While growing up, my dream was to be either a famous lawyer or a TV reporter. I cannot remember why I wanted to be famous, but there was a sense of (problem) solving and ‘digging under the surface’ traits that I still have today. I did well at college and always performed well in my exams. But when it came to focusing on what I wanted to do with my future, I lost track and my marks slipped. I come from an under-privileged family and faced many challenges while growing up. Also, I had to financially support myself through college.
When it came to A-levels, I had basically burned out and didn’t know what to do. I enrolled on to a media studies course at the top university in Prague, Czech Republic, and, before the course began, I decided to go to London for a holiday to earn some money and to improve my English. To cut a long story short, while in London I decided to take the big step of enrolling on a university course there, rather than pursuing the media studies course back in Prague. It was fate – at last, in accountancy I had found something I could be passionate about. I went on to achieve a First Class honours degree.
I guess that is my motivation – the gratitude for being able to build a new life from scratch in a foreign country and become the best I can be. While I don't yet feel completely certain about which career pathway to follow, what I do know is that ACCA will give me all the tools I need to excel. It has now been more than eight years since I came to the UK as a nervous 19-year-old, and now I am working at the head office of one of the world’s largest banks for EMEA operations. My team report on the bank’s performance and is responsible for all the regulatory work.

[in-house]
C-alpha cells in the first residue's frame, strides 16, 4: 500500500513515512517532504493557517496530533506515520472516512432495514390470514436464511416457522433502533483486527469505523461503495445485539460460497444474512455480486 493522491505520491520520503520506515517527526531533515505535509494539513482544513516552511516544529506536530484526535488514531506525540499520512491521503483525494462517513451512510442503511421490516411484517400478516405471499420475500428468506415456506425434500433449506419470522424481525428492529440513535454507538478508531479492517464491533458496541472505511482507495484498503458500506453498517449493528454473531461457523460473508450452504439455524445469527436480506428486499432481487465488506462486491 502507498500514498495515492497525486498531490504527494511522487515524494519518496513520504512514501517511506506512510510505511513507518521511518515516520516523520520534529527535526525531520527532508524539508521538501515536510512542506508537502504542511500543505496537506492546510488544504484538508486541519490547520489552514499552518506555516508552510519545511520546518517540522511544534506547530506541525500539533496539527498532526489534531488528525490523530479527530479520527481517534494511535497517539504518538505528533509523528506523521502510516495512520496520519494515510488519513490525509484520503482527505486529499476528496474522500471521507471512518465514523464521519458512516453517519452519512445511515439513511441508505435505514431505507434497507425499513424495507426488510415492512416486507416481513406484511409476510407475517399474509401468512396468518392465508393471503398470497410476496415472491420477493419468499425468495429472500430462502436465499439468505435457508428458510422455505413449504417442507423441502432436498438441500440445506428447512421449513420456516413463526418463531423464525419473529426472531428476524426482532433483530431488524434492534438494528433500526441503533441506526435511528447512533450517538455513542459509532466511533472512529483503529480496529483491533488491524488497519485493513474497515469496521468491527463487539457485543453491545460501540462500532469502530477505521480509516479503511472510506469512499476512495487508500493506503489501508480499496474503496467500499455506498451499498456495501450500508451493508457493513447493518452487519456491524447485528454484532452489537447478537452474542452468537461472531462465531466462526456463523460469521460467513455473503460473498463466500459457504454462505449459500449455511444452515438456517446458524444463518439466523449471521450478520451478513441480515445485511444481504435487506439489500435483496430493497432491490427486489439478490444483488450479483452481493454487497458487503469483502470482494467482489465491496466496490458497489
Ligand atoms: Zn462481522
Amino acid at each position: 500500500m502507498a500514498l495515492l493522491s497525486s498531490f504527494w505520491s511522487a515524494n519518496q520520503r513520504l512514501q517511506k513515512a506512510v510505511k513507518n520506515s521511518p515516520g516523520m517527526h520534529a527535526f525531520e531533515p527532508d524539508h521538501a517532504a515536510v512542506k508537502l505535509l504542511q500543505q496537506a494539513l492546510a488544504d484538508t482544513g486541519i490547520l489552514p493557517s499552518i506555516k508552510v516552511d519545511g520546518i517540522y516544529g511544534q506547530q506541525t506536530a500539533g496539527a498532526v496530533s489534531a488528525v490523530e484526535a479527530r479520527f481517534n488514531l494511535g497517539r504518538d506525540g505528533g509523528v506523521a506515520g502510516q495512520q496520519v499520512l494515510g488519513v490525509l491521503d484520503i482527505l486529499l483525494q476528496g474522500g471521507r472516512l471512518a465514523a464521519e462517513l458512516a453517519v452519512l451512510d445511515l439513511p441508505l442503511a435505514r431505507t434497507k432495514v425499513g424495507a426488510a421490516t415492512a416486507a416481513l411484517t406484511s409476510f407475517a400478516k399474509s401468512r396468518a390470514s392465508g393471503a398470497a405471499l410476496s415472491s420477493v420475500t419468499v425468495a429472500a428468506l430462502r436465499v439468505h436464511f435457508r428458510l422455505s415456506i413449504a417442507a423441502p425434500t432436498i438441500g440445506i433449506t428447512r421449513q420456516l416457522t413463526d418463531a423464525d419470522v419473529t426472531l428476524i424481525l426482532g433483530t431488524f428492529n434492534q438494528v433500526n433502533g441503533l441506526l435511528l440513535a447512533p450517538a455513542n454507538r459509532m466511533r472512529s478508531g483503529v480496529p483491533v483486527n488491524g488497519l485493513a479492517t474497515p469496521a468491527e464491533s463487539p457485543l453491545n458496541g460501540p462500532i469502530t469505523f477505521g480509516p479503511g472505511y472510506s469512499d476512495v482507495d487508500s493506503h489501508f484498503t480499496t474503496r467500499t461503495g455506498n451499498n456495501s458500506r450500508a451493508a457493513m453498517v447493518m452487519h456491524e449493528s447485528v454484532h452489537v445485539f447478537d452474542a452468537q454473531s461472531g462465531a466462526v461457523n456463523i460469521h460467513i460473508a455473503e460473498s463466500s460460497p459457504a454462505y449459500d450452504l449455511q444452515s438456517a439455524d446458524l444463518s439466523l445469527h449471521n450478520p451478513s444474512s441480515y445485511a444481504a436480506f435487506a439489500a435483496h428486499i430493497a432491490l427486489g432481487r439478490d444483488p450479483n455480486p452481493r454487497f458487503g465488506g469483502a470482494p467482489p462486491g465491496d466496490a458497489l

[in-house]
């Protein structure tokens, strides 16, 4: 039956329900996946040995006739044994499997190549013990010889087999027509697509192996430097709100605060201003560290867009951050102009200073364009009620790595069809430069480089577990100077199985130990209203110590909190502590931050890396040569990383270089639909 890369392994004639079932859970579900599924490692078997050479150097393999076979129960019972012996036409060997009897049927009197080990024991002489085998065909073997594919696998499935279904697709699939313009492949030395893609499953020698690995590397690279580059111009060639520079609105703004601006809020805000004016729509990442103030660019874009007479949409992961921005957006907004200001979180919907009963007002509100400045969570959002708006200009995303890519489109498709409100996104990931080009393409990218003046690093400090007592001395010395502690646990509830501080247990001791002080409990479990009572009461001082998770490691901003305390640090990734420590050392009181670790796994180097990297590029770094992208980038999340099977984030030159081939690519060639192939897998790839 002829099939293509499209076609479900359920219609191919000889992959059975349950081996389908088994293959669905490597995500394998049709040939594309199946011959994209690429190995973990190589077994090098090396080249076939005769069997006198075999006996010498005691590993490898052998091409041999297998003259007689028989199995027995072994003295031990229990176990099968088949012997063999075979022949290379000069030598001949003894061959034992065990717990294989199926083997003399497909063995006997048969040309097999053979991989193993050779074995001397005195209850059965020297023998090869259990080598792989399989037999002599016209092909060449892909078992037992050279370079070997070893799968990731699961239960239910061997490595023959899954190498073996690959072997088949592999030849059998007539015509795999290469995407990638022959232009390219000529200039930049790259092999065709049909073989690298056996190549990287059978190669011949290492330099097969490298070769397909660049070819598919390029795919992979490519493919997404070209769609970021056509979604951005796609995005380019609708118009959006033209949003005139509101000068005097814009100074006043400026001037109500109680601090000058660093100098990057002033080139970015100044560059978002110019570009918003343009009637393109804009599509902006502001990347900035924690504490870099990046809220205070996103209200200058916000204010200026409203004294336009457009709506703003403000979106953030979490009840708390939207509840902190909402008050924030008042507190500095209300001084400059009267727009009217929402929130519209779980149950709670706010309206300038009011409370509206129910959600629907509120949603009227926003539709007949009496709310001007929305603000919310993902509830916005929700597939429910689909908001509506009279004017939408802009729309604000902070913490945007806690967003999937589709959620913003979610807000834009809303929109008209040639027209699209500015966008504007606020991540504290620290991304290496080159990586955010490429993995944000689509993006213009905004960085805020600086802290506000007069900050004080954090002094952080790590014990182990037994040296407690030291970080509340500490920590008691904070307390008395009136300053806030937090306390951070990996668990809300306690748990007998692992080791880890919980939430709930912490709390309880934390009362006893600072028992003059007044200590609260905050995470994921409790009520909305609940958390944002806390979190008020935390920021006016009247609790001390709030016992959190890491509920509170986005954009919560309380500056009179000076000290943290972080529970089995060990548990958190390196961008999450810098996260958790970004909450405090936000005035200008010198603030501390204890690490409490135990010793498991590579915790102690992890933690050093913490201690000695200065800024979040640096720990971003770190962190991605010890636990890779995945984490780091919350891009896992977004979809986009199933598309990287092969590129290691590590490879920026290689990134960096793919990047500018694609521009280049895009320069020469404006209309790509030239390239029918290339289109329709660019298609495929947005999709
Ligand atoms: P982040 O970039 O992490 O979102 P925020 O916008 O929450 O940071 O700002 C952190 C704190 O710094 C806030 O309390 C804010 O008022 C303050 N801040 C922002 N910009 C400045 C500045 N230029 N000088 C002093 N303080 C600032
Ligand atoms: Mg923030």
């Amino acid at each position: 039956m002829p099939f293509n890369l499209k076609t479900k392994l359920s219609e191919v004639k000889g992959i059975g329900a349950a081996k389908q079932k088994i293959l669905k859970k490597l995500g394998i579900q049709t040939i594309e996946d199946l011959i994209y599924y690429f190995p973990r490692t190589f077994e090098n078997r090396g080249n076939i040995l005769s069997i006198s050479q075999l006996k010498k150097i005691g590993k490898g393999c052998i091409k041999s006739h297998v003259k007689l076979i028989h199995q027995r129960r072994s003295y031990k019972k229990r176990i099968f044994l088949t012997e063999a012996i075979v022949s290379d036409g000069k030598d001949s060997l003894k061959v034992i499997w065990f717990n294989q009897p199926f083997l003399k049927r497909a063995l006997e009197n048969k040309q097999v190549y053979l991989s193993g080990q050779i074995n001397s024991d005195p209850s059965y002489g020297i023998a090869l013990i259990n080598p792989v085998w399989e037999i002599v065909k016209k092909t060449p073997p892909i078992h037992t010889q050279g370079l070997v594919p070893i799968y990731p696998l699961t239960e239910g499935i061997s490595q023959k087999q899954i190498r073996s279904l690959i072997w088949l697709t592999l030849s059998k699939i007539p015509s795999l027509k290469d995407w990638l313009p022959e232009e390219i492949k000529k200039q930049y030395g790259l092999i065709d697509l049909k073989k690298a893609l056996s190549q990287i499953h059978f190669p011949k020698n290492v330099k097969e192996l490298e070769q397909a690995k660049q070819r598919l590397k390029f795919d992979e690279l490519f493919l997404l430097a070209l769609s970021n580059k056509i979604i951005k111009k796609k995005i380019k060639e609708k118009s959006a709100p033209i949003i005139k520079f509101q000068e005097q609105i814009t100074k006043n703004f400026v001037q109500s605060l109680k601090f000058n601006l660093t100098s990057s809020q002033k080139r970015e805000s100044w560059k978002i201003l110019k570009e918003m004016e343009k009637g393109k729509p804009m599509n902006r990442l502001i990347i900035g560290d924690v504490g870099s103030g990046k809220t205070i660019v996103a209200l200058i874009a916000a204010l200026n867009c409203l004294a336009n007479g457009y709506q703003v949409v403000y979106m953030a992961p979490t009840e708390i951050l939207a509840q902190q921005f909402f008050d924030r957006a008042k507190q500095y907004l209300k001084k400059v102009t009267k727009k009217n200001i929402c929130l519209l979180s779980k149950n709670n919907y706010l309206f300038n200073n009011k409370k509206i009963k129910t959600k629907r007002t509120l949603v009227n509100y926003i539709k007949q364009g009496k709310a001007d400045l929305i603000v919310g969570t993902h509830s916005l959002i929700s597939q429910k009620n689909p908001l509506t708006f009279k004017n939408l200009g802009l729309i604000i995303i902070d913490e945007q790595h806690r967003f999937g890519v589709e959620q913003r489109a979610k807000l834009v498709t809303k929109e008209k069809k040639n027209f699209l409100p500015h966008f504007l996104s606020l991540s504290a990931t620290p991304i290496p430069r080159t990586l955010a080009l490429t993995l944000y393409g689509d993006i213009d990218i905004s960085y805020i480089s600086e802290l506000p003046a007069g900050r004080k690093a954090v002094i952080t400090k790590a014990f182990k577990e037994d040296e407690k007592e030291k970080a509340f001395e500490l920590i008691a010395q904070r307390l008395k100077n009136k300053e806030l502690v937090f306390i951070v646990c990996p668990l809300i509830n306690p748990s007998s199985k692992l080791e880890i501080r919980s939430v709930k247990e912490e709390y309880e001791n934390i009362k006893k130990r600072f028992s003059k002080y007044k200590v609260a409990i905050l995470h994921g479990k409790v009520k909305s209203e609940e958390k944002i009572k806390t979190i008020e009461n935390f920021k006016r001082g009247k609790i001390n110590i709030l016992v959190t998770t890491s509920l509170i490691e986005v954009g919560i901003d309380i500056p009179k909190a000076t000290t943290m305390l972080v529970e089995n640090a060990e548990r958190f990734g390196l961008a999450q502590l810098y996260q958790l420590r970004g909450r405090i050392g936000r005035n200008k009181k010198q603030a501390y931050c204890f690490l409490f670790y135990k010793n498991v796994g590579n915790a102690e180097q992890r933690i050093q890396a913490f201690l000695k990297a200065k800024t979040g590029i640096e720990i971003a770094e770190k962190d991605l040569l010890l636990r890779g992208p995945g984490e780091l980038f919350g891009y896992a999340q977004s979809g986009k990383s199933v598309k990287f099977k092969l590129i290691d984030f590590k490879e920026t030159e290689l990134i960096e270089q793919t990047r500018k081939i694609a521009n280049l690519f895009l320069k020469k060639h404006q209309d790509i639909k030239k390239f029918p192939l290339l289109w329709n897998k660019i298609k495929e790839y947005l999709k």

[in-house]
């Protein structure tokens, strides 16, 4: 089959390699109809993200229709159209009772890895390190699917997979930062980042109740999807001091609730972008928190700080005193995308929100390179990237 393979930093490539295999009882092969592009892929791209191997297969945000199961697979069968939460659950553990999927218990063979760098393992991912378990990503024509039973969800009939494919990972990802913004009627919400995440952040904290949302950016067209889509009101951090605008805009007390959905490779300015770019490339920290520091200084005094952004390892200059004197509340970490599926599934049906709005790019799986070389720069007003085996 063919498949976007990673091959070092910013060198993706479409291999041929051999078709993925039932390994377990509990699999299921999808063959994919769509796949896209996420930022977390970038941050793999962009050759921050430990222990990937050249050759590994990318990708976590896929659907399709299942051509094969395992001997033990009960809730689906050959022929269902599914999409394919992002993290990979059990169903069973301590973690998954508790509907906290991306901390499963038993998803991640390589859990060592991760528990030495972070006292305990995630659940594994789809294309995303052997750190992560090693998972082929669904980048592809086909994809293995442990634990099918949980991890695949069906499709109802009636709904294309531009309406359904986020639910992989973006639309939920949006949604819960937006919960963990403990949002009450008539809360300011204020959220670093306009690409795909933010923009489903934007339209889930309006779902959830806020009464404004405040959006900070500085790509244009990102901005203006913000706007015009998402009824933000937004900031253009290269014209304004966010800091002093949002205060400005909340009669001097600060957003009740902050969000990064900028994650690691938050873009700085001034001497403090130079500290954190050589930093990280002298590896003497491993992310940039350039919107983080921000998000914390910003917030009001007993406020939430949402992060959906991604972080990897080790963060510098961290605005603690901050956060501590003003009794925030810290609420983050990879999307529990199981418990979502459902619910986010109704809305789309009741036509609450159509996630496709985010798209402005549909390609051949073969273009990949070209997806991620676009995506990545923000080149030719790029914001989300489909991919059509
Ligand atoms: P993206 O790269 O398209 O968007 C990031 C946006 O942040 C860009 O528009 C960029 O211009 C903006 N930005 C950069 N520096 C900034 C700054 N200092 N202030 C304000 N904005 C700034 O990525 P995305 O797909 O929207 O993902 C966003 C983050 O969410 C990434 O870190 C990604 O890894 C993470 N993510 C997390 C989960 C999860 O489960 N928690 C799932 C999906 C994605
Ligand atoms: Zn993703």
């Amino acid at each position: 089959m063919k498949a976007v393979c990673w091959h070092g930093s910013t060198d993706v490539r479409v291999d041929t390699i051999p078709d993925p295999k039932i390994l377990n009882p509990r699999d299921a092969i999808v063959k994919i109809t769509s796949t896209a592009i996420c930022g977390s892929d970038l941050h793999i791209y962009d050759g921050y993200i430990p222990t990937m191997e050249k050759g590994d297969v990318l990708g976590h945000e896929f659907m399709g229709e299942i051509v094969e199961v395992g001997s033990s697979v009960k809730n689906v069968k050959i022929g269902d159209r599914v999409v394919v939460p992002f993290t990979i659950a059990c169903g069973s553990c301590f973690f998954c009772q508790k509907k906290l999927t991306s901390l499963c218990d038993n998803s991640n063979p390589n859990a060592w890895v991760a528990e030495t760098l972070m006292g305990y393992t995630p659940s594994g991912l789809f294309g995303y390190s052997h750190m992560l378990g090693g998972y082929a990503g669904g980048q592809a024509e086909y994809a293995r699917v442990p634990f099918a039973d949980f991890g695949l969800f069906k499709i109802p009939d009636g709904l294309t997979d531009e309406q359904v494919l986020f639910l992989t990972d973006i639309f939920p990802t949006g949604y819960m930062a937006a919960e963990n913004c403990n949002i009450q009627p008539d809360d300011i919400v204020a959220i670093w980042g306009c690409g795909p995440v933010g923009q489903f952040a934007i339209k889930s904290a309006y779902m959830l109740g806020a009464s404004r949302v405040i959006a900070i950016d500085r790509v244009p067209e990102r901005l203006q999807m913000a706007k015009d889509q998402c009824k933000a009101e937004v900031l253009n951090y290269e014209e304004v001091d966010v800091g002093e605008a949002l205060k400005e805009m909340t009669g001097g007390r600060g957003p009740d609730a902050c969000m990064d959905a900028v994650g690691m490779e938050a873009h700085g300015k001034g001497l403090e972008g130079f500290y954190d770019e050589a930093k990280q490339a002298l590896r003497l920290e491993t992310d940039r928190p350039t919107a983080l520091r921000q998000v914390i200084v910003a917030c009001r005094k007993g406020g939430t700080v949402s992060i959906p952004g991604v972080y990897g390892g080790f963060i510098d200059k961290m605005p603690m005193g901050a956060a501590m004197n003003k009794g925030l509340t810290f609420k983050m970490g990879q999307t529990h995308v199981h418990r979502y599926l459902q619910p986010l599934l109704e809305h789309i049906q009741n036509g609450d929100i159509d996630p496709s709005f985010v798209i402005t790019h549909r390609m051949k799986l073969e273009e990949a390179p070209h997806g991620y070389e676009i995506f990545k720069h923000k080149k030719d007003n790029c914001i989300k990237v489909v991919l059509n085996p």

I work with some of the smartest finance people in the country and I embrace the fact that I can work with them and learn from them. And it is very tough to keep up – deadlines are very tight and the staff in overseas offices can seem quite ruthless at times. But, on the other hand, I find these dynamics thrilling and I know it helps me to develop skills in many areas. That is one of the reasons I study ACCA: it is not just the pay rise and/or promotion I’m hoping for – it is the ability to contribute and to devise solutions that will improve our performance and be implemented across the board.
As mentioned above, I believe that ACCA is crucial for people wanting to progress in finance. I was able to earn money as a bookkeeper after the first year of my degree in accounting and finance. I felt then that I knew all that was required to perform well in a job. But after graduating I thought about applying for roles in larger firms. I was very sceptical about the chances of ever being selected – the financial crisis was not a distant memory, I am not British and the university I went to was not a ‘red brick’. Therefore, I was looking for ways to improve my outlook. A professional qualification seemed to be a no-brainer. In most of the job adverts, it was a requirement to be studying towards ACCA and I discussed this with the (then) ACCA campus manager Abdul Goffar. I must admit that, as I have progressed with ACCA journey, my career has accelerated too.
As I am working through my exams, I am seeking practical examples of what I’m learning on the job. It is much easier then to grasp the theoretical content. For example, while studying P2, Corporate Reporting, I had massive issues with the pensions topic. I just could not understand how it worked and I dreaded it coming up in the exam. So I spoke to my manager who sat with me while we worked on the quarterly consolidation package, and this was all explained to me on the job, with the reports from actuaries and the spreadsheets. I also assisted with parts of the consolidated financial statements and, after that, I thought ‘this is an easy exam!’ (Indeed, it was most certainly not easy, but it was helpful to have such a positive mindset). I also think that the Professional level exams give me an insight into the decisions that are made by management and they enable me to perform effectively in my role that will be appreciated and acknowledged by my superiors.
Neil Johnson, writer